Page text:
short detail: in many materials, climbing allows for a better cut and better finish than conventional. It starts the cut where the chip has thickness, so the cutting edges don’t tend to rub as much, which can make a difference in heat that will affect tool life as well as melt (or burn) many materials. It also tends to move swarf behind the cut rather than in front of it, which is sometimes useful if you aren’t/can’t use good chip extraction.

(David McMillan) #8

Good grief, employer has had me running all over the continent the past few weeks. Finally got a chance to make a video of what I’m seeing&hearing:

It sounds a lot worse in person that the phone mic picked up.

(Phil Gorsuch) #9

Sounds vastly different from what I experience on mine. Is that lugging where the RPMs are wandering up and down as well?


That is a rather unpleasant sound. I have not heard this from my machine, and I have worked it pretty hard on wood, plastic, fibreglass filled nylon and PTFE, and aluminum.

I would guess it is not due to the cut strategy, but is another issue. I don’t know where it is coming from, since I can’t think of where in a Nomad this could be, but it sounds like a dry bushing (friction bearing), or something loose elsewhere.

(mikep) #11

That sounds a lot like the machine itself is resonating with the chatter. I think what you’re hearing is the machine going into and out of resonance with the chatter (think of it like a beat frequency, as you say). Either way, lots of chatter. What’s the maximum stepover you’re using? Adaptive attempts to keep the endmill continuously engaged at maximum stepover for maximum clearing per revolution, but it can’t actually do that, it just tries to get close. It changes speed as it goes around curves to some degree, etc, so the chatter is likely to change fairly rapidly as well.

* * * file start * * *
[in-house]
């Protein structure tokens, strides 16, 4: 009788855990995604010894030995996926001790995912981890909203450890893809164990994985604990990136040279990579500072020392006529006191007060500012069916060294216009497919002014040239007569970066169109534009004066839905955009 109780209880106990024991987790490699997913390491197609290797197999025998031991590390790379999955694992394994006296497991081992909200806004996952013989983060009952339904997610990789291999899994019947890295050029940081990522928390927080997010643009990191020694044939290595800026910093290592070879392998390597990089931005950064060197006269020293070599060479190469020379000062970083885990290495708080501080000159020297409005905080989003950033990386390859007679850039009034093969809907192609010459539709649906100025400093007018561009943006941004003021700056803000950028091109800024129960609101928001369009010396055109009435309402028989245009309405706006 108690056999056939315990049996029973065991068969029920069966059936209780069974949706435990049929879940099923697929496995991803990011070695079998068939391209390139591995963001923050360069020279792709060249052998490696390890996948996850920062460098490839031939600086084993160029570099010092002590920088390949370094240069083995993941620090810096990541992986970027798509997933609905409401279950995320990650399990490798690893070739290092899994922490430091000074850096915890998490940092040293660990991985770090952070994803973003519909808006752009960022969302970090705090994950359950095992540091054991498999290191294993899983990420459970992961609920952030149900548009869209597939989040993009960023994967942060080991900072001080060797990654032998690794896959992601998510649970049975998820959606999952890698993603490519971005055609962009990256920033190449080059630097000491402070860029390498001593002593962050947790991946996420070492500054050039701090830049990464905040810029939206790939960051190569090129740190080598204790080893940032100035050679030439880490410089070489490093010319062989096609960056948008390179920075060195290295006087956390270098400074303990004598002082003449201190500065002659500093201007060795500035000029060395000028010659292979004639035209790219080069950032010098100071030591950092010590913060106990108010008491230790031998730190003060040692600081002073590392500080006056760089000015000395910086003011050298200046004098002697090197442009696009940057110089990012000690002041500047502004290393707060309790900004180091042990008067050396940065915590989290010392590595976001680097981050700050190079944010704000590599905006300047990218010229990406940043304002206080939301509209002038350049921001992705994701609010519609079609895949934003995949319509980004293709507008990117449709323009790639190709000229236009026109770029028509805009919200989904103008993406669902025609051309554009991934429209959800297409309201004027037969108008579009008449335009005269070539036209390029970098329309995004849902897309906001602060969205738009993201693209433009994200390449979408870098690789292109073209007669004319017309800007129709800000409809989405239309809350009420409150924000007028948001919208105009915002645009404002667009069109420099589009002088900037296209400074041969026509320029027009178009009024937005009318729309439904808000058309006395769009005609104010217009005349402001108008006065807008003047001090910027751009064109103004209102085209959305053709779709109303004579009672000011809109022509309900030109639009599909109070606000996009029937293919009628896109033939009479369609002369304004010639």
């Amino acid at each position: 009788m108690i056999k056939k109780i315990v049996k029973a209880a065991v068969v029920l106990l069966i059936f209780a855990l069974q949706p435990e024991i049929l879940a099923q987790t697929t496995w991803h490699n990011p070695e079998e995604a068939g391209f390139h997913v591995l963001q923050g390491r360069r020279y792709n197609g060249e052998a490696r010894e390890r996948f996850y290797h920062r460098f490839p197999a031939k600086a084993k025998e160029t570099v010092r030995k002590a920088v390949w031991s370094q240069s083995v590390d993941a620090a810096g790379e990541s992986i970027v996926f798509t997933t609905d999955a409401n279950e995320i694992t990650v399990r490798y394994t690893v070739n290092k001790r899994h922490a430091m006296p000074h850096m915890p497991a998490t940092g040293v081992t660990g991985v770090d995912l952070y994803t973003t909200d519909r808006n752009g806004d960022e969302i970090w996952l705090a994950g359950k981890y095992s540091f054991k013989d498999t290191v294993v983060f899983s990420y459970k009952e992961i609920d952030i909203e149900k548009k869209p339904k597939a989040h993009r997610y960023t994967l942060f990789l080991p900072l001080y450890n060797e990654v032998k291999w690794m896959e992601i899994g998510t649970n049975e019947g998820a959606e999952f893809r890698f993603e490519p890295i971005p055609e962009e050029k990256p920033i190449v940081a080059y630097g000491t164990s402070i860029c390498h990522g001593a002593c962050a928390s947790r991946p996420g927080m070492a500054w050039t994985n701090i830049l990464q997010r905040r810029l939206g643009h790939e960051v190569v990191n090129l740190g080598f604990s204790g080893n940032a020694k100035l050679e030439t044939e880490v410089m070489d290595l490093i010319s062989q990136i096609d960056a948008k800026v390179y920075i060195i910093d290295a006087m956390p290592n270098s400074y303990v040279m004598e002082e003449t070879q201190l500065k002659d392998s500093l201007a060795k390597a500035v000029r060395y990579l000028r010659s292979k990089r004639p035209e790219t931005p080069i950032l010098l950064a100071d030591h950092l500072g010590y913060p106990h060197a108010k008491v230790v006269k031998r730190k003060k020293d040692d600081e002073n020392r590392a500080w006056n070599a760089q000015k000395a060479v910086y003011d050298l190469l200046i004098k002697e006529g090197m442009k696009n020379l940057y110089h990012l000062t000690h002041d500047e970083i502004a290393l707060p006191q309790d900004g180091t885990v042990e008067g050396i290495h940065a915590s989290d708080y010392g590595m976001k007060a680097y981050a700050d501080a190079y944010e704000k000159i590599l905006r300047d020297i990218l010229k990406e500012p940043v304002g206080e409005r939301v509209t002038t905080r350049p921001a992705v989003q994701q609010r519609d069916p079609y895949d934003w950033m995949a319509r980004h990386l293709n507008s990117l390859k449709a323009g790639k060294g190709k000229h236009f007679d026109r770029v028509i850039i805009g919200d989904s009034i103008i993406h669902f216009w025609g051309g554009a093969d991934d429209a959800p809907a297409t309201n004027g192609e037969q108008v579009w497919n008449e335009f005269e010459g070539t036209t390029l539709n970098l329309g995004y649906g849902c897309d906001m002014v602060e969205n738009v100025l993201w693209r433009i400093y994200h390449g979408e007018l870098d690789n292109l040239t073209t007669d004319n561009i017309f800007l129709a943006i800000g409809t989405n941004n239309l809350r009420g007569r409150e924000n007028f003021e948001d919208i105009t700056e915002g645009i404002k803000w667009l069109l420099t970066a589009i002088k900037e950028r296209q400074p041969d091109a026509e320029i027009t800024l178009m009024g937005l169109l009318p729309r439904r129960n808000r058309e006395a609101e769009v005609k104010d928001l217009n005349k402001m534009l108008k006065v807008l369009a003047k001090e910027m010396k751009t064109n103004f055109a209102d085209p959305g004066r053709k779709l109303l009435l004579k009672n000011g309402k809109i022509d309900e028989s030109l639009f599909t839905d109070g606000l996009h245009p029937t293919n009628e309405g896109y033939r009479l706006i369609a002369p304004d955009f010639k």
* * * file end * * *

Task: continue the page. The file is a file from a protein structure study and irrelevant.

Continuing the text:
The video shows cutting -way- faster than 10mm/min.
You are correct, cutting with the side of the mill should actually be easier on the mill, and it should dull much more slowly. The nomad’s big problem is power. It just doesn’t have much. The cut you show I would do on my shapeoko in a heartbeat, but wouldn’t attempt with my nomad - I’ve never had much luck with slotting (100% engagement) on my nomad.

I ran softwood with a .250" endmill and a .2" DOC, slotting (100% engagement), through gwizard and it says 5ipm, at 10k RPM. If fusion, just set the feed rate, don’t mess with the chip load, all the feed rates (plunge, etc) are on the first panel of the toolpath properties in fusion.